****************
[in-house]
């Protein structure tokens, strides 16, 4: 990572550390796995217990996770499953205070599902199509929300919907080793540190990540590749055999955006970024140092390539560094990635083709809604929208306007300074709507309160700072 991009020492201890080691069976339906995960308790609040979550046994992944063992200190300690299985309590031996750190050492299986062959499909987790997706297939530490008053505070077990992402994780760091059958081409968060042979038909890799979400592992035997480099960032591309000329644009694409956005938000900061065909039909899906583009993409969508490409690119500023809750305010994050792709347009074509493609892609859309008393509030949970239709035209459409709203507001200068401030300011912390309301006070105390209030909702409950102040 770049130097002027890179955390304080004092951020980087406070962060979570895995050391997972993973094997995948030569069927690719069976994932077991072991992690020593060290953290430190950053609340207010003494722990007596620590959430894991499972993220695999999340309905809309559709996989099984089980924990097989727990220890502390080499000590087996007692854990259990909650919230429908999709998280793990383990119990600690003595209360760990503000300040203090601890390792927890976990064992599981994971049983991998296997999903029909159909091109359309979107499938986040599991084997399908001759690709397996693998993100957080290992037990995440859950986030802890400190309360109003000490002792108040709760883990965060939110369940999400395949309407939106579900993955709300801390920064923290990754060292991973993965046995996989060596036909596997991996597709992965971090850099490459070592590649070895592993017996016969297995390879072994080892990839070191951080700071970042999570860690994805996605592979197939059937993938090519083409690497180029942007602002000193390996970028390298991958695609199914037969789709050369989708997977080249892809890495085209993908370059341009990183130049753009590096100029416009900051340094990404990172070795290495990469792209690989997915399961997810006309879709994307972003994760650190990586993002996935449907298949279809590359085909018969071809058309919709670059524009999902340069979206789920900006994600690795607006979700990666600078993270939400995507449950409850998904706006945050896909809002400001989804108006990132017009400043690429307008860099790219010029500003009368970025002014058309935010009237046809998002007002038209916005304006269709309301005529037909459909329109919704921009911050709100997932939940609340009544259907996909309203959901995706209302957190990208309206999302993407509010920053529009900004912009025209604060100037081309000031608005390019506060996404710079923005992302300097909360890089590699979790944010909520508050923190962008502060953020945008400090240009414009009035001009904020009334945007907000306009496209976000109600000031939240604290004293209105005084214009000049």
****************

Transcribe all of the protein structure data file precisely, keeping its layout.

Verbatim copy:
[in-house]
């Protein structure tokens, strides 16, 4: 990572550390796995217990996770499953205070599902199509929300919907080793540190990540590749055999955006970024140092390539560094990635083709809604929208306007300074709507309160700072 991009020492201890080691069976339906995960308790609040979550046994992944063992200190300690299985309590031996750190050492299986062959499909987790997706297939530490008053505070077990992402994780760091059958081409968060042979038909890799979400592992035997480099960032591309000329644009694409956005938000900061065909039909899906583009993409969508490409690119500023809750305010994050792709347009074509493609892609859309008393509030949970239709035209459409709203507001200068401030300011912390309301006070105390209030909702409950102040 770049130097002027890179955390304080004092951020980087406070962060979570895995050391997972993973094997995948030569069927690719069976994932077991072991992690020593060290953290430190950053609340207010003494722990007596620590959430894991499972993220695999999340309905809309559709996989099984089980924990097989727990220890502390080499000590087996007692854990259990909650919230429908999709998280793990383990119990600690003595209360760990503000300040203090601890390792927890976990064992599981994971049983991998296997999903029909159909091109359309979107499938986040599991084997399908001759690709397996693998993100957080290992037990995440859950986030802890400190309360109003000490002792108040709760883990965060939110369940999400395949309407939106579900993955709300801390920064923290990754060292991973993965046995996989060596036909596997991996597709992965971090850099490459070592590649070895592993017996016969297995390879072994080892990839070191951080700071970042999570860690994805996605592979197939059937993938090519083409690497180029942007602002000193390996970028390298991958695609199914037969789709050369989708997977080249892809890495085209993908370059341009990183130049753009590096100029416009900051340094990404990172070795290495990469792209690989997915399961997810006309879709994307972003994760650190990586993002996935449907298949279809590359085909018969071809058309919709670059524009999902340069979206789920900006994600690795607006979700990666600078993270939400995507449950409850998904706006945050896909809002400001989804108006990132017009400043690429307008860099790219010029500003009368970025002014058309935010009237046809998002007002038209916005304006269709309301005529037909459909329109919704921009911050709100997932939940609340009544259907996909309203959901995706209302957190990208309206999302993407509010920053529009900004912009025209604060100037081309000031608005390019506060996404710079923005992302300097909360890089590699979790944010909520508050923190962008502060953020945008400090240009414009009035001009904020009334945007907000306009496209976000109600000031939240604290004293209105005084214009000049």